If I were living on a farm I might feed my veggie peelings to the goats or the hogs. If we didn’t live in bear country, or if it wasn’t the middle of winter, I might toss them in the compost bin. Instead I save my scraps to feed my worms and they, in turn, are kind enough to eat them up and produce vermicompost for my garden. Since I produce more scraps than my worm bin can handle, I often freeze scraps until I have enough to make a pot of vegetable stock.
When I was chopping veggies to make turkey soup a few days ago I noticed that the container I keep scraps in was full. The worm bin production has slow down significantly with the cold weather we’re experiencing so I decided it was time to make some vegetable stock. I’ll be making more soups over the coming months and one can never have too much veggie stock in the pantry.
The vegetable mixture I use to make a batch of stock varies depending on what I’ve been cooking with and, as a result, the flavour of each batch is slightly different. This batch was mostly carrot peels and ends, celery ends, cabbage leaves, onion skins and bits, and rainbow chard pieces. A flavourful mixture to be sure.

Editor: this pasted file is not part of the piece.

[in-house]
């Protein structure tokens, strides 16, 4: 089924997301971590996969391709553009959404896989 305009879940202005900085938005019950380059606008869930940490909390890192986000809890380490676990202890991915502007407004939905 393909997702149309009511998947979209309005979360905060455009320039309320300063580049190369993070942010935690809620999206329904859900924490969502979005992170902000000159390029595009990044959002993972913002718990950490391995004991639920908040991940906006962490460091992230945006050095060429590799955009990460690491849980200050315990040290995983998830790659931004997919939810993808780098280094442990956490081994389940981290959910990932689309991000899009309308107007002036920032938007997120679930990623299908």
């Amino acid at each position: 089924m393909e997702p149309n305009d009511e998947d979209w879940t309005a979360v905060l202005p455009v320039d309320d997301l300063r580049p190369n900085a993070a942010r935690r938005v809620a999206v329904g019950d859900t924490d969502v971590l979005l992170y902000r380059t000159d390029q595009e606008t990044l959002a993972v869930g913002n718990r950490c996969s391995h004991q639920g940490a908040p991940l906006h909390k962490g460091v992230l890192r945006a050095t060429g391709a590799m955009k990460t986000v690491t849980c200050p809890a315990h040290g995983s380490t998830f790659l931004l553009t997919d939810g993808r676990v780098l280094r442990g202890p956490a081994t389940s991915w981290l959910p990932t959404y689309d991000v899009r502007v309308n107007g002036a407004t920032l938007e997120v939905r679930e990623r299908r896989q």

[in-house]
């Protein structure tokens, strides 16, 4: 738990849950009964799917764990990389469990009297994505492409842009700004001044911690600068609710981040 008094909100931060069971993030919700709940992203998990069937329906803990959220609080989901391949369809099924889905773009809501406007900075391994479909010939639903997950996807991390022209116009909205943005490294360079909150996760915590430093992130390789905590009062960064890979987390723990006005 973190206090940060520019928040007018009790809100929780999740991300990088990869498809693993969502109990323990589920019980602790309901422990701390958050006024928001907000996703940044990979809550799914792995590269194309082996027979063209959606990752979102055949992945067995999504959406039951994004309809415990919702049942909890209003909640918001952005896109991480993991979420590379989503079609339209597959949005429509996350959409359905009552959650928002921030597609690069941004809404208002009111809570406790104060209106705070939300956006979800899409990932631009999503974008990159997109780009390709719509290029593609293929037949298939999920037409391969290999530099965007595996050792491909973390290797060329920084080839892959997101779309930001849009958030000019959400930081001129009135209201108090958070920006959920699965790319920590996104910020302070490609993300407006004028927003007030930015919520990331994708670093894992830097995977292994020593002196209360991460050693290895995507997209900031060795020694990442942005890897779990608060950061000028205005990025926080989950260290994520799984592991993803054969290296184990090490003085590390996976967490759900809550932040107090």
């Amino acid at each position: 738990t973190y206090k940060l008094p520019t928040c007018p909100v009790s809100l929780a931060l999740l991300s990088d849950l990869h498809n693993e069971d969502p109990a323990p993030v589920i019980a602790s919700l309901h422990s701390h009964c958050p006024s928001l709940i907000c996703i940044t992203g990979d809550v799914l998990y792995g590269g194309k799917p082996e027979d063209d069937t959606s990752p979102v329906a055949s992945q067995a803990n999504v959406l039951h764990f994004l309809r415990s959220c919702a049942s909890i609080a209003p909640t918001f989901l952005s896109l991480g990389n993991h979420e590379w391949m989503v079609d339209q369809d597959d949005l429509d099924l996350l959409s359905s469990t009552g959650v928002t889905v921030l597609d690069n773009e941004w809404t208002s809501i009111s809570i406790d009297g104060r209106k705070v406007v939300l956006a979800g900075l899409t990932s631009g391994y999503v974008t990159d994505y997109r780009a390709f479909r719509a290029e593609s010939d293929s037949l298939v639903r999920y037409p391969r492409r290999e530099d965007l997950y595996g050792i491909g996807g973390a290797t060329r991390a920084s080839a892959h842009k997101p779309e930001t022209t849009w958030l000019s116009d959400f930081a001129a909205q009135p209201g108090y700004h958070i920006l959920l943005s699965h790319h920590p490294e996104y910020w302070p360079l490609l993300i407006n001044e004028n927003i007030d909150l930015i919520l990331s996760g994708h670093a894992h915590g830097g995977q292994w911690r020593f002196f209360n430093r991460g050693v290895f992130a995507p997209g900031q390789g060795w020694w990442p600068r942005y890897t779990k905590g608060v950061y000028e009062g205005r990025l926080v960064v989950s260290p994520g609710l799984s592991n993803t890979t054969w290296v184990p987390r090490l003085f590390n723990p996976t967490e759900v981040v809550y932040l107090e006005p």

I dumped the entire frozen mess into a stock pot, filled it with water, added some salt and pepper, and simmered it for a couple of hours. At one point hubby came upstairs and commented on how good the house was smelling. It’s amazing what a pot of scraps simmering on the stove can contribute to the ambiance of a home!
After a few hours I strained the stock and poured it into clean and hot quart canning jars. I wiped the rims to ensure they were clean, applied lids and rings finger tight, processed in my pressure canner for 35 minutes. The Ball Blue Book Guide to Preserving says to process at 10 pounds pressure; for my altitude here in Kamloops I need to process at 11 pounds pressure. You’ll need to check the altitude for your location and adjust accordingly
I ended up with three quarts and one pint of beautiful and delicious vegetable stock made from scraps I might otherwise have thrown in the trash. That makes it pretty much free in my book and not too bad for a day’s work!
Note: You could choose to freeze the stock instead of canning it if you desire.